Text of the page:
Argyll’s drone medical flights hailed a success – and more to come

More medical supply drones planned for Argyll

Want to read more?

We value our content, so access to our full site is only available on subscription.

Your subscription entitles you to 7-day-a-week access to our website, plus a full digital copy of that week’s paper to read on your pc/mac or mobile device.

And there’s more – your subscription includes access to digital archive copies from 2006 onwards.

Already a subscriber?
Subscribe Now

The success of the UK’s first drone flights for medical samples and supplies has placed Argyll at the forefront of this life-saving technology amid proposals for a longer, larger-scale trial next year.

Argyll and Bute is the only NHS service to have had unmanned flights transporting clinical supplies and laboratory specimens and plans are under way to make the area the epicentre for future trials.

Speaking this week to the Argyllshire Advertiser, Stephen Whiston, Argyll and Bute Health and Social Care Partnership’s Head of Strategic Planning, Performance and Technology, said: ‘We are at the forefront of this in Scotland and the UK and are leading the way for health services throughout the country. The success of the trials that finished in May is really good news for Argyll and Bute.’

From February to May 2021 Argyll and Bute Health and Social Care Partnership (HSCP) collaborated with drone designer and operators Skyports to conduct a drone delivery project to provide a fast, frequent and reliable clinical supplies transport service within Mid Argyll and Oban and the isle of Mull flying blood, Covid and other laboratory specimens between GP practices and hospitals.

The trials were conducted with Scottish and UK Government support and were funded by the European and UK space agencies. In total, the drones covered a distance of 14,000 kms over 422 flights, transporting 1,660 diagnostic specimens benefitting 884 patients and removing 11,640 hours from current arrangements.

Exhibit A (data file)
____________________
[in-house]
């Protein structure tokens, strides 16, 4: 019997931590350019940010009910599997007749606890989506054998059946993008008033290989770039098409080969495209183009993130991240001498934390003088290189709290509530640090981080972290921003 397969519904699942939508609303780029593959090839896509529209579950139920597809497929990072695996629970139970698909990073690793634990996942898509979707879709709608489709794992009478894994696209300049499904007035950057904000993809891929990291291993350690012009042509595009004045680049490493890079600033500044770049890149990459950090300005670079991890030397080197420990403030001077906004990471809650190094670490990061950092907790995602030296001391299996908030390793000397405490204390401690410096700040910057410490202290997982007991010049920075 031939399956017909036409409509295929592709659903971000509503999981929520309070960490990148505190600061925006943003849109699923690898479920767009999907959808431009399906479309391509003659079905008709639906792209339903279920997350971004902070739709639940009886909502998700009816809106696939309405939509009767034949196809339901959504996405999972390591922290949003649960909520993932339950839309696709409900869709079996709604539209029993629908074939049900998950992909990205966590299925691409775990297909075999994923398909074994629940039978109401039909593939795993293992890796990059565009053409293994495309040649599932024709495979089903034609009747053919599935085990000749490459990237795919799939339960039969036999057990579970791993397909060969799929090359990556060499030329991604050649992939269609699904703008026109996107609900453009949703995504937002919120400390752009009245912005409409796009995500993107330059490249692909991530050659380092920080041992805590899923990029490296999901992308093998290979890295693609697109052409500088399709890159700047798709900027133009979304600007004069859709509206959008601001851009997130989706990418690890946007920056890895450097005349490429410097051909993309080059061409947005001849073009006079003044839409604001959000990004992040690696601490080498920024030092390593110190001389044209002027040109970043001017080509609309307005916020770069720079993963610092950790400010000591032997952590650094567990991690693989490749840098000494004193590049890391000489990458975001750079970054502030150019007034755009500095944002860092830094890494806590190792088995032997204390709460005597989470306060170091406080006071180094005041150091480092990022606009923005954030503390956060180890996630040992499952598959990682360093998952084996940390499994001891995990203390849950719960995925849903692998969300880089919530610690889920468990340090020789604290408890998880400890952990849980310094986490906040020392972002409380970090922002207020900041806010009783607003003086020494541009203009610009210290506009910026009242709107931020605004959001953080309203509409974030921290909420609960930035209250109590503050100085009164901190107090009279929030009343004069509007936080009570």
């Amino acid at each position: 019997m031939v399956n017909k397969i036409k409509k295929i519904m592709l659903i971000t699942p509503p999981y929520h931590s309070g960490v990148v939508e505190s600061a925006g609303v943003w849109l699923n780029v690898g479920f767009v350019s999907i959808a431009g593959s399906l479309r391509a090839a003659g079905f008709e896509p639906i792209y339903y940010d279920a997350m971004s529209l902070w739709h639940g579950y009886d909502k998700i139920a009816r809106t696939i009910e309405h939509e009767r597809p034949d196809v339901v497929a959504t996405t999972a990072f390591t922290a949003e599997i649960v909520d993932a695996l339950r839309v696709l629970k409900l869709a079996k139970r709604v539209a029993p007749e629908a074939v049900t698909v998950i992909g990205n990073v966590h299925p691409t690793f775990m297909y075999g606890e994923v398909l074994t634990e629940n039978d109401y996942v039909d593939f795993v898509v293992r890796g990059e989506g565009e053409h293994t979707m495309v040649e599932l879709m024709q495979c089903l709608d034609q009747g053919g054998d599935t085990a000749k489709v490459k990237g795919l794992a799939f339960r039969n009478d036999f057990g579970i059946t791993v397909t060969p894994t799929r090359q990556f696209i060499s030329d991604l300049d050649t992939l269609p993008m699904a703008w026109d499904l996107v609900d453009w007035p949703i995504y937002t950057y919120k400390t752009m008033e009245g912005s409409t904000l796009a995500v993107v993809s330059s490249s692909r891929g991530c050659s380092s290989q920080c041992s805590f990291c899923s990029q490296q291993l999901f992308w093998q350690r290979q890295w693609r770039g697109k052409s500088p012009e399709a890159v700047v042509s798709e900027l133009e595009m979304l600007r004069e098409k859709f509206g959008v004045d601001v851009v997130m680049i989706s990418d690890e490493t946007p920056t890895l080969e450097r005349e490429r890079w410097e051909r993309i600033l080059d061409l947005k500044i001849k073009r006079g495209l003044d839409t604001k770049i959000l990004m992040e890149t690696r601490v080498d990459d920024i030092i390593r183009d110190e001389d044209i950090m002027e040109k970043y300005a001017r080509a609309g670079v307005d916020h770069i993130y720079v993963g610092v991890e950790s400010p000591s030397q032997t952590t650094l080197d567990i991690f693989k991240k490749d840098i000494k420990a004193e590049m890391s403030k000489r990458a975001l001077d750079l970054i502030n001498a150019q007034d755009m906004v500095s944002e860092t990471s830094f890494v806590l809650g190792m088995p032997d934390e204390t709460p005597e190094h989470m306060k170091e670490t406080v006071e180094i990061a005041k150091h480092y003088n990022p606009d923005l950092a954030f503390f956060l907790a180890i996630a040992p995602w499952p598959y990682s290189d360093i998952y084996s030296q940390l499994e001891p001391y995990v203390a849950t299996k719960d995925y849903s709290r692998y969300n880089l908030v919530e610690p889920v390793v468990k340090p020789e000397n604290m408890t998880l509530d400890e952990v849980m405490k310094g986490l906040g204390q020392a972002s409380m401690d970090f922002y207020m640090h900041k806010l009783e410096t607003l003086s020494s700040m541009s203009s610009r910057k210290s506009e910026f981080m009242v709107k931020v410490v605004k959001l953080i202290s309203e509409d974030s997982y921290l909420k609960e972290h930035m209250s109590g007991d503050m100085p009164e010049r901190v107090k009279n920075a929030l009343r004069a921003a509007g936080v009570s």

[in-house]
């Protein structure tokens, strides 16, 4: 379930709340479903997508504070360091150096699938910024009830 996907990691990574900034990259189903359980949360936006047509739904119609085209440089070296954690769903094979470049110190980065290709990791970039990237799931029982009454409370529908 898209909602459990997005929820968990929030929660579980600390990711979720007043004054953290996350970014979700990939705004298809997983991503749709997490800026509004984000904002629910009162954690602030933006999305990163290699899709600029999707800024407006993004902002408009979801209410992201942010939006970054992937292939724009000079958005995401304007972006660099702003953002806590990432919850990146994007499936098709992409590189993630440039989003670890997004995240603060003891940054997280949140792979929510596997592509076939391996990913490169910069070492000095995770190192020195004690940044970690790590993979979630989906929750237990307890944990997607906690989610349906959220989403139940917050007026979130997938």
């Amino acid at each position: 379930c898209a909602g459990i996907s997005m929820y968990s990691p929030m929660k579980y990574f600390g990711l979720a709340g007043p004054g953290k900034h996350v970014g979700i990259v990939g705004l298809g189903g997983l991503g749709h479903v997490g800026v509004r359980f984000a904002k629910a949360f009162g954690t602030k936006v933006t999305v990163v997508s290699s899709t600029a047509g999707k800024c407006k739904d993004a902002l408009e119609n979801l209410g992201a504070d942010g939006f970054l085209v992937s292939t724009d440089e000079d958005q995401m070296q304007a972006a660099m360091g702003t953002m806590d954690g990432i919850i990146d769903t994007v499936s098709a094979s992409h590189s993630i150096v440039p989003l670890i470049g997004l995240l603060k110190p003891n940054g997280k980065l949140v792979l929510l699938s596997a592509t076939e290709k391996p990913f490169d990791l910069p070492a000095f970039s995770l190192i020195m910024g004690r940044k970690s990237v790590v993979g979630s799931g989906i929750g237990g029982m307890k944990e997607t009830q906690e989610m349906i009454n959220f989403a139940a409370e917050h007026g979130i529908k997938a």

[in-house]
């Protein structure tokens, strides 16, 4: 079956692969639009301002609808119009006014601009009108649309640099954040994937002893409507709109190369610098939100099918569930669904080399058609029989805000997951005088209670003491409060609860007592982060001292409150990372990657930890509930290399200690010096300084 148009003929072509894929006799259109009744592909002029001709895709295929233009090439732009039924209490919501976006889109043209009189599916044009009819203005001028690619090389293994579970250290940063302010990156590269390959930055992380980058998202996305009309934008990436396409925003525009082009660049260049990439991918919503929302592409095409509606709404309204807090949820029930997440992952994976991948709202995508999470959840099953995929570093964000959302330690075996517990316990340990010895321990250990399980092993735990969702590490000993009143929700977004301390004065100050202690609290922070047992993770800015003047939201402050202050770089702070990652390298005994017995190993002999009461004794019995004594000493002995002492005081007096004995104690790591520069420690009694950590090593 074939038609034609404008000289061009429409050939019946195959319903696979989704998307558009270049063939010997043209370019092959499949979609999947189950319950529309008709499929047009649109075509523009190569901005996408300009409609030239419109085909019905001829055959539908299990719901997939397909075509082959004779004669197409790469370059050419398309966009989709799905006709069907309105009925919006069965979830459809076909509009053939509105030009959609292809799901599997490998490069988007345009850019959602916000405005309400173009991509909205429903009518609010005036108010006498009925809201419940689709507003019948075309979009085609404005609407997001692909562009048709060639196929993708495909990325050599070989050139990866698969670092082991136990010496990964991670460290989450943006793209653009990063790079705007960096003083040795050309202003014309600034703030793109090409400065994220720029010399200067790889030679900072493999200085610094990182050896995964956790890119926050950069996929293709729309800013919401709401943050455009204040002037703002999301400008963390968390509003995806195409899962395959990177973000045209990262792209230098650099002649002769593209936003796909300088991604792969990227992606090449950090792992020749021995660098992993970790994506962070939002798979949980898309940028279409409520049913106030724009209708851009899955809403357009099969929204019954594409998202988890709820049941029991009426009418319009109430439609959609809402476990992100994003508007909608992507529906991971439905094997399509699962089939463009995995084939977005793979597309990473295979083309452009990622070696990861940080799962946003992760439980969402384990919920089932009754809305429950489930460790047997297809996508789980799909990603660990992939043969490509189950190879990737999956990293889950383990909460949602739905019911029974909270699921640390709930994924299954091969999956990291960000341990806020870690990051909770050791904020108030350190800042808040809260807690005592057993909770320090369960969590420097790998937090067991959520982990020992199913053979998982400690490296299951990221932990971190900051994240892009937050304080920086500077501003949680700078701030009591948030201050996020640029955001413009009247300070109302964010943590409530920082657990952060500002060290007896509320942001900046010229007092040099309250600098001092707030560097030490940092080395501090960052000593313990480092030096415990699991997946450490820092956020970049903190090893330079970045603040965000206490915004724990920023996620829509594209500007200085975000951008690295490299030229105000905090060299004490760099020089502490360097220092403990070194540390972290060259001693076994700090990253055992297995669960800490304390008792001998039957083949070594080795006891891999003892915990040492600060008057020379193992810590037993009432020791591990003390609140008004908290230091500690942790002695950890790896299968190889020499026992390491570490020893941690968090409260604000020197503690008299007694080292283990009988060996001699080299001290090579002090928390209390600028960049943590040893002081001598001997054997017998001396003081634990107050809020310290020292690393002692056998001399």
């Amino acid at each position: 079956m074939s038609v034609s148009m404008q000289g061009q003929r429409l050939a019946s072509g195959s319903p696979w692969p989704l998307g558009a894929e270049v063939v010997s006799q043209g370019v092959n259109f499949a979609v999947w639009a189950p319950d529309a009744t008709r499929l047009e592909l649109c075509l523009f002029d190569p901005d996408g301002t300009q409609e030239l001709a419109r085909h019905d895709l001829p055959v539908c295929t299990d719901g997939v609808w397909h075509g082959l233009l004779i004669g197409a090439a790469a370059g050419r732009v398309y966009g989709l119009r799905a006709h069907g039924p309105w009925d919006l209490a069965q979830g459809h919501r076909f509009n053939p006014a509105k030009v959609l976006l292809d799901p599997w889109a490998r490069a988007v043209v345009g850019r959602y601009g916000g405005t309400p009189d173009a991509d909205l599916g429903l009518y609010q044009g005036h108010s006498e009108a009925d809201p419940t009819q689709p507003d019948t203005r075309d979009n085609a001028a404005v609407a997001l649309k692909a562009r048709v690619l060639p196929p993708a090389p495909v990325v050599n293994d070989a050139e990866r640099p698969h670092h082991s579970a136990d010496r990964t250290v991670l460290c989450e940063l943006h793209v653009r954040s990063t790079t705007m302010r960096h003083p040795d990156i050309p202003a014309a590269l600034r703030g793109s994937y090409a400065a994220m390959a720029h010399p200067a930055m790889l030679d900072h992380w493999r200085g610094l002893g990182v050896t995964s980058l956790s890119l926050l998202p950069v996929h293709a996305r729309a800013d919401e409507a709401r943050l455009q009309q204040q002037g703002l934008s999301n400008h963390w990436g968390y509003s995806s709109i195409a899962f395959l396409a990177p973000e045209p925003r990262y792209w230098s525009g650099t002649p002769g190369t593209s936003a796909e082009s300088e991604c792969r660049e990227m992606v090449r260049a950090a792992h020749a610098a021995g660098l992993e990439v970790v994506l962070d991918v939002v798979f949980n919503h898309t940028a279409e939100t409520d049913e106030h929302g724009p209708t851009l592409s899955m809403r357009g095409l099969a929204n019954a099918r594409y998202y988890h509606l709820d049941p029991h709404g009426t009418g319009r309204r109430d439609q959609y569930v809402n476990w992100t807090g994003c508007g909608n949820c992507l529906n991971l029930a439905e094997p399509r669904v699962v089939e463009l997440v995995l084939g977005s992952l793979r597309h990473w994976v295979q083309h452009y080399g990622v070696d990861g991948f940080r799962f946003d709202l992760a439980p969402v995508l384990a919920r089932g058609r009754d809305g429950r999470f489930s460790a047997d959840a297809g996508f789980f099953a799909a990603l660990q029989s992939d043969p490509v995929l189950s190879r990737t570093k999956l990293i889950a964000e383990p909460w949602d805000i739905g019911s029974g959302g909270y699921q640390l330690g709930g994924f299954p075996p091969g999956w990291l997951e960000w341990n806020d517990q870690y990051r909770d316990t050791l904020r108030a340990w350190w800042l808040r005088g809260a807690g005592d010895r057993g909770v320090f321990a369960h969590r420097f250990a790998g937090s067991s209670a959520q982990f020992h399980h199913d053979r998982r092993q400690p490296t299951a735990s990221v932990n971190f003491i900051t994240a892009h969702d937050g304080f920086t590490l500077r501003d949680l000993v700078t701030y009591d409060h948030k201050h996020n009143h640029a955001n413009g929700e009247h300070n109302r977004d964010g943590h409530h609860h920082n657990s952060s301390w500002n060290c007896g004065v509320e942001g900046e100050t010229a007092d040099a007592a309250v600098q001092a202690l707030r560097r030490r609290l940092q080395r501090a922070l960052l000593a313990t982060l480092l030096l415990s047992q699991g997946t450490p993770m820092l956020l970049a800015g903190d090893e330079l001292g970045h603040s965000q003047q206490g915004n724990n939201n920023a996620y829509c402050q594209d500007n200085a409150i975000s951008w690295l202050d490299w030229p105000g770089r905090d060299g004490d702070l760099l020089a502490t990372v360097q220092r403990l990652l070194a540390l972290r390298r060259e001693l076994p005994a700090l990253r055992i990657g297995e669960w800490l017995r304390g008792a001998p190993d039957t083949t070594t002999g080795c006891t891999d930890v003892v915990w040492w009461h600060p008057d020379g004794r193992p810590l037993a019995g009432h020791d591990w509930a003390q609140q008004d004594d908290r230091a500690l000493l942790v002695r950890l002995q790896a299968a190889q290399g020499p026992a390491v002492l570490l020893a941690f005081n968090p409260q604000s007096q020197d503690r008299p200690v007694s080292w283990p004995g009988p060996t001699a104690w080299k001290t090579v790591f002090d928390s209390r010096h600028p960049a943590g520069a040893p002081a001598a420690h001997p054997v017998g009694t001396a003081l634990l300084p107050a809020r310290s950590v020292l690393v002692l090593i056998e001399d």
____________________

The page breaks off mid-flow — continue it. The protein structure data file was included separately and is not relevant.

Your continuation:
The drones, which have a wingspan of 2.4 metres and a cargo capacity of 5kg, fly themselves following a pre-programmed flight path with on-board systems monitored by a pilot based at Lorn and Islands Hospital, Oban.

Stephen explained the draft reports of this trial are positive and funding applications have begun for a longer and more extensive trial in Argyll next year.

He said: ‘The lessons learned from our three-month project have proved invaluable in assessing the benefits of this technology to improving health care, but also identfiying areas for improvement and development  to provide a resilient and cost effective service.

‘The HSCP is therefore working with Skyports for a final phase three project starting in 2022 which will  have a longer timeframe providing a six-month drone delivery service potentially covering the west of Argyll including the islands.’

Stephen explained the drone flights improve the speed of access to medical results and therefore reduce delays in diagnosis and treatment.

As well as flying samples between Argyll and Bute’s own medical centres, the drones can fly specimens to labs in Glasgow for more specialist tests.

‘We are delighted with the support from the community, particularly through the pandemic,’ Stephen added. ‘We’ve had lots of engagement on social media and we’ve also been encouraged by the staff’s enthusiasm to get onboard with a project that deals with the challenges of rural areas.’

PICx2

More medical supply drones are planned for Argyll. no_a33drones01

no_a33drones02